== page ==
-The Onion AV Club
"Bronson is a writer who can capture unwieldy topics such as Silicon Valley (The Nudist on the Late Shift), family (Why Do I Love These People?) and big decisions (What Should I Do with My Life?). Now, in Nurtureshock, he's taking on child rearing, and raising some issues about adolescent intelligence, language acquisition, early friendships and aggression that will surprise even well-informed parents."
-Time Out New York
"A provocative collection of essays popularizing recent research that challenges conventional wisdom about raising children...[Bronson and Merryman] ably explore a range of subjects of interest to parents... Their findings are often surprising. For example, in schools with greater racial diversity, the odds that a child will have a friend of a different race decrease; listening to "baby DVDs" does not increase an infant's rate of word acquisition; children with inconsistent and permissive fathers are nearly as aggressive in school as children of distant and disengaged fathers. Bronson and Merryman call attention to what they see as two basic errors in thinking about children. The first is the fallacy of similar effect-the assumption that what is true for adults is also true for children. The second-the fallacy of the good/bad dichotomy-is the assumption that a trait or factor is either good or bad, when in fact it may be both (e.g., skill at lying may be a sign of intelligence, and empathy may become a tool of aggression.) The authors also provide helpful notes for each chapter and an extensive bibliography. A skilled, accessible presentation of scientific research in layman's language."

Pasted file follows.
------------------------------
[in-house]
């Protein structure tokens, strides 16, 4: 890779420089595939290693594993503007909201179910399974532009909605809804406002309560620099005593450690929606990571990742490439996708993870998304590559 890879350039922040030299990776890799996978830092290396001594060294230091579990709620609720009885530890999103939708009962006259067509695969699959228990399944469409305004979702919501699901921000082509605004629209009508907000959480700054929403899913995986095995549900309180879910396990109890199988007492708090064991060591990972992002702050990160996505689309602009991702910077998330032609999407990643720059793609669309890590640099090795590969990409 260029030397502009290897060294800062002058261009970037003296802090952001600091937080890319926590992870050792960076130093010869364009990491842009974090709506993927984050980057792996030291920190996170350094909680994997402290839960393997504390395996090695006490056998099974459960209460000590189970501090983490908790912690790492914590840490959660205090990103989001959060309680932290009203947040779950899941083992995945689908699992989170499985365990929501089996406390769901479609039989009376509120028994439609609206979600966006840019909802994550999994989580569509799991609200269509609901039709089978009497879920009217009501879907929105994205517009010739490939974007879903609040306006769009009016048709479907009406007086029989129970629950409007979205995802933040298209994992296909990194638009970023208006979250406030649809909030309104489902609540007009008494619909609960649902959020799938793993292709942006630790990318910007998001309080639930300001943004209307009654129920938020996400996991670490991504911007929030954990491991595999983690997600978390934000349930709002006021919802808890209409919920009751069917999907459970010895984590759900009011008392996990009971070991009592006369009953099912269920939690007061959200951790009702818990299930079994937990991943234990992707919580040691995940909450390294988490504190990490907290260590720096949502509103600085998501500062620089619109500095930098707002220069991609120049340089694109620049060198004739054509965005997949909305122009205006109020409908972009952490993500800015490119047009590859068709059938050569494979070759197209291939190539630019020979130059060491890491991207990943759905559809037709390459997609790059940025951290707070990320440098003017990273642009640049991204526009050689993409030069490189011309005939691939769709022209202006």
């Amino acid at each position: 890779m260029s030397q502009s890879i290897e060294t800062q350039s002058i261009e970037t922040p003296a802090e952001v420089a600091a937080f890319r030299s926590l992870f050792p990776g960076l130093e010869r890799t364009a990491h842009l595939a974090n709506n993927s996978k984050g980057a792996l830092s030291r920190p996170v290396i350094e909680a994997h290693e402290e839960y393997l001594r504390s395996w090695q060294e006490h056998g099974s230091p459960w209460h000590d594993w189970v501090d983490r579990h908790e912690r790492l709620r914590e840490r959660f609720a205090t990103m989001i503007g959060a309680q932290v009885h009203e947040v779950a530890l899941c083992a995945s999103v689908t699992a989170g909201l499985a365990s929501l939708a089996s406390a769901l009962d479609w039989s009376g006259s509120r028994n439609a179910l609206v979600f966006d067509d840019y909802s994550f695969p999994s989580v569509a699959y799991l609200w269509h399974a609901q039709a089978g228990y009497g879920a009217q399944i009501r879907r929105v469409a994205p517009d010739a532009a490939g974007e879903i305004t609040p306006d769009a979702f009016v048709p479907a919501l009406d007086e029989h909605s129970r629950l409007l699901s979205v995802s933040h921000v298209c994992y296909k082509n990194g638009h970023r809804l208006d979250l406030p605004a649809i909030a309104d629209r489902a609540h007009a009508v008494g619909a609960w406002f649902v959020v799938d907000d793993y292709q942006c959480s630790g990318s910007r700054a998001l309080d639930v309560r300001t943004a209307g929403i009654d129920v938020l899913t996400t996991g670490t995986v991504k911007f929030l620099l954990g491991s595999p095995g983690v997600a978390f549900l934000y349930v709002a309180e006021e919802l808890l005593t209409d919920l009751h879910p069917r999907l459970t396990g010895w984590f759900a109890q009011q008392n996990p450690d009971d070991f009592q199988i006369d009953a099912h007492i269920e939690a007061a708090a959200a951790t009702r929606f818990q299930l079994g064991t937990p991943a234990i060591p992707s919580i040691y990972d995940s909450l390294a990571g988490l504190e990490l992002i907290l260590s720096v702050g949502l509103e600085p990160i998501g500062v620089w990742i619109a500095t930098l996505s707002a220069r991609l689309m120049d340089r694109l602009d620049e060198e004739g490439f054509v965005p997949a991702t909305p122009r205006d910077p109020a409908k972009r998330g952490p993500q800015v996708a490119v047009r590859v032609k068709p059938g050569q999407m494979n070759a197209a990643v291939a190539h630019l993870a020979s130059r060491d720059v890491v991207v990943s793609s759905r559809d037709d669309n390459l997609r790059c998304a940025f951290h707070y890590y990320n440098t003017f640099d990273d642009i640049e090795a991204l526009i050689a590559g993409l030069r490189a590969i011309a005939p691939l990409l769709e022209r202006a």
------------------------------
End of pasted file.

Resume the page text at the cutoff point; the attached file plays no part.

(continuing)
"Bronson is a modern Studs Terkel."
"Irresistible... [NurtureShock] will make you a better mom or dad without you even knowing it."
"Adds insight to irresistible nonfiction subject matter... destined to turn up in conversations among working parents."
-New York Times
"Some of the most groundbreaking research on children conducted in years... will knock your socks off."
"The most important book I've read this year... If you only read one thing I review, please make it this."
"A highly readable Malcolm Gladwell-esque look at the social science of child rearing."
-"XX Factor," Slate. com
Astonishing... prepare to be slack-jawed... This tour de force is one of the best parenting psychology books in years and will likely be seismic in influence."
-Library Journal (Starred Review)
"The Freakonomics of child rearing... a fantastic read... a wake-up call for parents."
-Good Morning America
"As he did in What Should I Do With My Life?, his 2002 bestseller, Bronson has adroitly polished a fairly unoriginal subject into high-gloss pop psychology. This isn't the big news of the day, but the small, consequential news that affects our daily lives; it's the stuff of breakfast shows and private-school parenting seminars. It's 'What Should I Do With My Kids?'"
-The New York Times Review of Books